Tuesday, March 6, 2012


Can there be a more ridiculous situation than what had happened in the Supreme Court some time back when GOI was quizzed regarding the prevalence of selling junk foods near the school premises? In stead of explaining to the court that the term junk food is an anachronism because all foods provide some calories or nutrients if they are edible. In stead the FSSAI, representing GOI informed the court that it is going to lay standards of safety for the so called "junk foods". Also FSSAI tried to prevaricate on the issue by diverting the attention of the court by fulminating against trans fatty acids which are supposed to be in all junk foods! It is a pity that in stead of agreeing to ban all unhealthy foods in or near educational institutions, this responsibility was shifted to the states most of which have lowest priority for matters connected with consumer safety. HRD Ministry which controls policies related to education must have pitched in by agreeing to bring out guidelines for foods that could be sold to children near the school. Here is a report on this case which was carried by major news agencies recently. 

"Most of the junk foods have high quantity of trans-fatty acids and is low in minerals, vitamins and other essential food nutrients. And, said to be a major reason for obesity among children in schools in cities such as Delhi and Mumbai. The ministry told the court that the authority has constituted a scientific panel to prescribe standards for fatty acid residues, poisonous metals and microbiological parameters in food items including those considered junk food. Once the new standards are prescribed, the ministry has said that its enforcement will be responsibility of the respective state governments. Such (state government) authorities are required to collect samples of food and take action on the findings of the tests reports based on safety parameters and standards prescribed by the authority, the ministry reply to the court said. The food safety law provides the power to the state governments to impose a fine on those selling sub-standard food not adhering to the standards. Despite that action against adulterated or sub-standard has not been of desirable levels. On the bigger question raised in the Public Interest Litigation of Rahul Verma regarding imposing a ban on junk food in schools and educational institutions, the ministry said it was an administrative decision to be taken by respective educational institutions. The ban cannot be imposed under the food safety and standard act of 2006, the ministry said".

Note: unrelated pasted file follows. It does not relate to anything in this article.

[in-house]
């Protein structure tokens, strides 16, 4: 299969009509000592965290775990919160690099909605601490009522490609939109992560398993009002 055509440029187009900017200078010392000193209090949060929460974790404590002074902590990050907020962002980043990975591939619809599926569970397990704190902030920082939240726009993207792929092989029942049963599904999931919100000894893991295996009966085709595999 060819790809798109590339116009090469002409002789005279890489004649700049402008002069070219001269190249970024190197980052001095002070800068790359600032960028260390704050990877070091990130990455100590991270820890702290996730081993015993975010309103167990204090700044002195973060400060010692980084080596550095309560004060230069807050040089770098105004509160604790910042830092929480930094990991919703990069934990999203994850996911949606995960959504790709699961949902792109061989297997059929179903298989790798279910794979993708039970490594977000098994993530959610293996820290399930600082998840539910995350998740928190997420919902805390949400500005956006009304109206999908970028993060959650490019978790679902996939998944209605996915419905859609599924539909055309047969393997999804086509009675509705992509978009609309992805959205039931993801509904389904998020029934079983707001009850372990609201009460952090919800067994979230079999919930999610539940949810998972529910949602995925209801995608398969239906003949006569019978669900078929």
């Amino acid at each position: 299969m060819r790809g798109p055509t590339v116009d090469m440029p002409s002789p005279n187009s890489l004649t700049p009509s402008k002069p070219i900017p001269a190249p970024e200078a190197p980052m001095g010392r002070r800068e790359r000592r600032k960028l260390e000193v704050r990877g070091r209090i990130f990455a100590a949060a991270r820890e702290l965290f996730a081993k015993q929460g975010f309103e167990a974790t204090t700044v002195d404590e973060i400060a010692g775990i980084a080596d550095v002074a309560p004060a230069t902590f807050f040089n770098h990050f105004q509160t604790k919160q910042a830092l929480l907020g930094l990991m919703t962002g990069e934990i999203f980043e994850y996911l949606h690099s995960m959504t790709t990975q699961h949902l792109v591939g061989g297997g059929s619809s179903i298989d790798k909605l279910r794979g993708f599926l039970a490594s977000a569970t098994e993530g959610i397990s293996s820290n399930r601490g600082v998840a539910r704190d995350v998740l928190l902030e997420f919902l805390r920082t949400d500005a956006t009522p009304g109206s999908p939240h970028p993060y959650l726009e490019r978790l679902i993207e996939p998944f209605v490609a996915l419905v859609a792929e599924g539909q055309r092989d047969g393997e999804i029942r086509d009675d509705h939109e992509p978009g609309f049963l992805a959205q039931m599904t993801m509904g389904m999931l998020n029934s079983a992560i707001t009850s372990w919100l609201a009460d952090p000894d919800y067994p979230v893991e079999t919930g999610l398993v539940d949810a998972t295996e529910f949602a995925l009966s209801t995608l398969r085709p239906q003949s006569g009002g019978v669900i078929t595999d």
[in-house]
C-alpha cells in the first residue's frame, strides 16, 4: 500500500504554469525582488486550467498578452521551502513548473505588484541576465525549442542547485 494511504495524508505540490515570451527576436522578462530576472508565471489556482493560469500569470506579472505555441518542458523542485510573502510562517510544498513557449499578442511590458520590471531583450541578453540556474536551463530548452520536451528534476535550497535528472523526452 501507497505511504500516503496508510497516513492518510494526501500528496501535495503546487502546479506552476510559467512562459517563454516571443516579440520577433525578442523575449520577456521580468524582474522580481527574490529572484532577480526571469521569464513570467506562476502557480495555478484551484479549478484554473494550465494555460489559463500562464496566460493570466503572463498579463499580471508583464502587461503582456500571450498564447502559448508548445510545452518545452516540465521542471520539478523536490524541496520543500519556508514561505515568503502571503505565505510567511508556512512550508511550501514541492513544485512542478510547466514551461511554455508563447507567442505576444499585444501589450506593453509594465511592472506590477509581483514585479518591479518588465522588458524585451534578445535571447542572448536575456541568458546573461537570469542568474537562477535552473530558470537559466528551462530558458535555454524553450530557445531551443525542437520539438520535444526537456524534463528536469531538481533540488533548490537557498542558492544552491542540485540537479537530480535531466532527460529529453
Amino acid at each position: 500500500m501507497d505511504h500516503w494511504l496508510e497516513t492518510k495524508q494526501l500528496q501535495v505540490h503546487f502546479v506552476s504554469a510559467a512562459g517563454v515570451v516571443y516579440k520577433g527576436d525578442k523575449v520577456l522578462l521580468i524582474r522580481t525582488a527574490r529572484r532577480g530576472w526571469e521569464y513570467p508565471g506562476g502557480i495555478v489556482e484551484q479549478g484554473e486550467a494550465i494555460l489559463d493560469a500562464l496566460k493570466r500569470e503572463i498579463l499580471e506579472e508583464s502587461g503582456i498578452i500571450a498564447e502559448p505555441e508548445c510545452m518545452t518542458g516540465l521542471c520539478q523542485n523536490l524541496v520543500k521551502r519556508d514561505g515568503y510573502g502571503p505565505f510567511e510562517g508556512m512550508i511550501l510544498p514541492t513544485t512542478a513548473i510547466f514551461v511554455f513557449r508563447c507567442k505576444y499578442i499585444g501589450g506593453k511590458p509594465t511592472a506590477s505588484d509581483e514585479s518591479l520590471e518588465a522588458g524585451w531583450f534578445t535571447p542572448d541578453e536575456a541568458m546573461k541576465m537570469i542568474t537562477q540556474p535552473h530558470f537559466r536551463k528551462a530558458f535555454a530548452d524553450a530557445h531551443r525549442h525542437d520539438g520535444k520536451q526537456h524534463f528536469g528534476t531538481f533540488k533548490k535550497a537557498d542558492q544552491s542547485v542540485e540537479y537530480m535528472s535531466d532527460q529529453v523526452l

While reporting on the Supreme Court proceedings, no one seems to have been bothered by thousands of push carts operating near every school in this country selling cut fruits, ice candy, local sweets etc under most insanitary condition. Why FSSAI chose to highlight dangers of trans fats could have been to exhibit its technical prowess vis-a-vis food safety to the court! Probably it is time stern action is taken against school management if such unhygienic foods are allowed to be sold to students in their schools. Cut fruits are by far the most dangerous source of infectious food borne pathogens and the tender body system of the children is more vulnerable to infections by consuming these fruits and other similar risky food products. Parents also have an obligation towards their wards and the practice of giving hefty pocket money to school going kids spawns many undesirable activities in and near the school.


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